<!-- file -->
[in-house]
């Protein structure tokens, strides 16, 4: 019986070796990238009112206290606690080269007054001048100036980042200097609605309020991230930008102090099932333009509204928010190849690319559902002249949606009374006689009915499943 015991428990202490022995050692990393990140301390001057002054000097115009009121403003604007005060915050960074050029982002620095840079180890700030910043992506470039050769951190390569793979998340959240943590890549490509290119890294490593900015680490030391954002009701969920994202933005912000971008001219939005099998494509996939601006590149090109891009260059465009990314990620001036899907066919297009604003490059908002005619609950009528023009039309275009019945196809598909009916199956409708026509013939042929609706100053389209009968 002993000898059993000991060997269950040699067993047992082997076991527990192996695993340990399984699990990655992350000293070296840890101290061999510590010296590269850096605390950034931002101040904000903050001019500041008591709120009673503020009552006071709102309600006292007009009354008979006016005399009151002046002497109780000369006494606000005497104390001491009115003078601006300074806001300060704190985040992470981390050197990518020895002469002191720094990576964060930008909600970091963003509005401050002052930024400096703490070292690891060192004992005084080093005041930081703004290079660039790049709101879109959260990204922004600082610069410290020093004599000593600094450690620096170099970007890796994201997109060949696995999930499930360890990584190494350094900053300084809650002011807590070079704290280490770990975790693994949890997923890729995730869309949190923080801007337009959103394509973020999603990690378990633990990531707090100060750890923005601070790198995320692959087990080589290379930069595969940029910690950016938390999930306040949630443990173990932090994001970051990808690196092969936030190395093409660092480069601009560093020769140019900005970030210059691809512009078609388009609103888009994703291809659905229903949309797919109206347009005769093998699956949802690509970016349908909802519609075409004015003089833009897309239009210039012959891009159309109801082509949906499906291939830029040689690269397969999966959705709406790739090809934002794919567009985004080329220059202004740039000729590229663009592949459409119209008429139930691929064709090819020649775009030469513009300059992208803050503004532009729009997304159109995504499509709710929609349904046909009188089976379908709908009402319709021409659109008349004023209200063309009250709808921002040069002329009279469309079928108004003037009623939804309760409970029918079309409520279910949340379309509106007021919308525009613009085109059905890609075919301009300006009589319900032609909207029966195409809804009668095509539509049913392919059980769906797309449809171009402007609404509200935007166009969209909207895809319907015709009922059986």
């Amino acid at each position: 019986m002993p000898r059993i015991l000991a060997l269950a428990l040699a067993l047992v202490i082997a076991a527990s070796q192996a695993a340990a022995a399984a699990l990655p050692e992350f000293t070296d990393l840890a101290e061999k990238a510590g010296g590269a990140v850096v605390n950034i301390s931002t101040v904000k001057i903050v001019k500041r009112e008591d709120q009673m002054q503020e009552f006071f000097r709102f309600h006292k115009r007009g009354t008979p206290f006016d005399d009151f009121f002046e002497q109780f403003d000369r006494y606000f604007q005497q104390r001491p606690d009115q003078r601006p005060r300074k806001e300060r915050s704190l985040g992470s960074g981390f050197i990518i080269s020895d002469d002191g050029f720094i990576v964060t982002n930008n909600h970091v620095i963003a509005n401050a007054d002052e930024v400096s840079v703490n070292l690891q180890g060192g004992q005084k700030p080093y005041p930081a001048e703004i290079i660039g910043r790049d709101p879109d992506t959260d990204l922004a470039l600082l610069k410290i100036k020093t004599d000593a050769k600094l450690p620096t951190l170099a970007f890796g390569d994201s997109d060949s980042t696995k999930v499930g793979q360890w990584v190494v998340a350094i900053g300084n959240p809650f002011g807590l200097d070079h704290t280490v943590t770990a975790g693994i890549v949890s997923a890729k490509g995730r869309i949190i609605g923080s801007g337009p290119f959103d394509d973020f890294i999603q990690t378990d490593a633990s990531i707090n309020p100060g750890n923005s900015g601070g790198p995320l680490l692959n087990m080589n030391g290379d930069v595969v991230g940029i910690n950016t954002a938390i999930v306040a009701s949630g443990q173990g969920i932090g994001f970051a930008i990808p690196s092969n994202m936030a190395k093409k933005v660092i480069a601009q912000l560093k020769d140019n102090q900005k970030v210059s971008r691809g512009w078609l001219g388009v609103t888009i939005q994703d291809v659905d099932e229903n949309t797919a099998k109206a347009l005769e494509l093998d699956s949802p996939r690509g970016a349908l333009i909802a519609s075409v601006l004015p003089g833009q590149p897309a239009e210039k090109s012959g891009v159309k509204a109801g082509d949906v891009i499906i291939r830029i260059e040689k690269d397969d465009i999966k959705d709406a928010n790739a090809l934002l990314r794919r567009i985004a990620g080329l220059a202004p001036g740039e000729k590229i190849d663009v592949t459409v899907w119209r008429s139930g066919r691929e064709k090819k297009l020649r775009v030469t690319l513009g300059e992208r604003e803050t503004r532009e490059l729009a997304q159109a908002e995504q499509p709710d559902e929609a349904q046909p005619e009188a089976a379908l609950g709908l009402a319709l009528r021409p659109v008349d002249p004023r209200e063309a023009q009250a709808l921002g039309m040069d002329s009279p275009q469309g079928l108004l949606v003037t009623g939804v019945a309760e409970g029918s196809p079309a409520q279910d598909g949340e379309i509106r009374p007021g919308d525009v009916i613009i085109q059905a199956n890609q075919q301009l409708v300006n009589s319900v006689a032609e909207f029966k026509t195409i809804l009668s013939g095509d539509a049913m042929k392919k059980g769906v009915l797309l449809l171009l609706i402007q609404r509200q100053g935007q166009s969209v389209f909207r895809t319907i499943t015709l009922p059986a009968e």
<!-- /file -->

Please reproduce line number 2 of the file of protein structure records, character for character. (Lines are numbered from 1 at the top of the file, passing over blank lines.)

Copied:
């Protein structure tokens, strides 16, 4: 019986070796990238009112206290606690080269007054001048100036980042200097609605309020991230930008102090099932333009509204928010190849690319559902002249949606009374006689009915499943 015991428990202490022995050692990393990140301390001057002054000097115009009121403003604007005060915050960074050029982002620095840079180890700030910043992506470039050769951190390569793979998340959240943590890549490509290119890294490593900015680490030391954002009701969920994202933005912000971008001219939005099998494509996939601006590149090109891009260059465009990314990620001036899907066919297009604003490059908002005619609950009528023009039309275009019945196809598909009916199956409708026509013939042929609706100053389209009968 002993000898059993000991060997269950040699067993047992082997076991527990192996695993340990399984699990990655992350000293070296840890101290061999510590010296590269850096605390950034931002101040904000903050001019500041008591709120009673503020009552006071709102309600006292007009009354008979006016005399009151002046002497109780000369006494606000005497104390001491009115003078601006300074806001300060704190985040992470981390050197990518020895002469002191720094990576964060930008909600970091963003509005401050002052930024400096703490070292690891060192004992005084080093005041930081703004290079660039790049709101879109959260990204922004600082610069410290020093004599000593600094450690620096170099970007890796994201997109060949696995999930499930360890990584190494350094900053300084809650002011807590070079704290280490770990975790693994949890997923890729995730869309949190923080801007337009959103394509973020999603990690378990633990990531707090100060750890923005601070790198995320692959087990080589290379930069595969940029910690950016938390999930306040949630443990173990932090994001970051990808690196092969936030190395093409660092480069601009560093020769140019900005970030210059691809512009078609388009609103888009994703291809659905229903949309797919109206347009005769093998699956949802690509970016349908909802519609075409004015003089833009897309239009210039012959891009159309109801082509949906499906291939830029040689690269397969999966959705709406790739090809934002794919567009985004080329220059202004740039000729590229663009592949459409119209008429139930691929064709090819020649775009030469513009300059992208803050503004532009729009997304159109995504499509709710929609349904046909009188089976379908709908009402319709021409659109008349004023209200063309009250709808921002040069002329009279469309079928108004003037009623939804309760409970029918079309409520279910949340379309509106007021919308525009613009085109059905890609075919301009300006009589319900032609909207029966195409809804009668095509539509049913392919059980769906797309449809171009402007609404509200935007166009969209909207895809319907015709009922059986």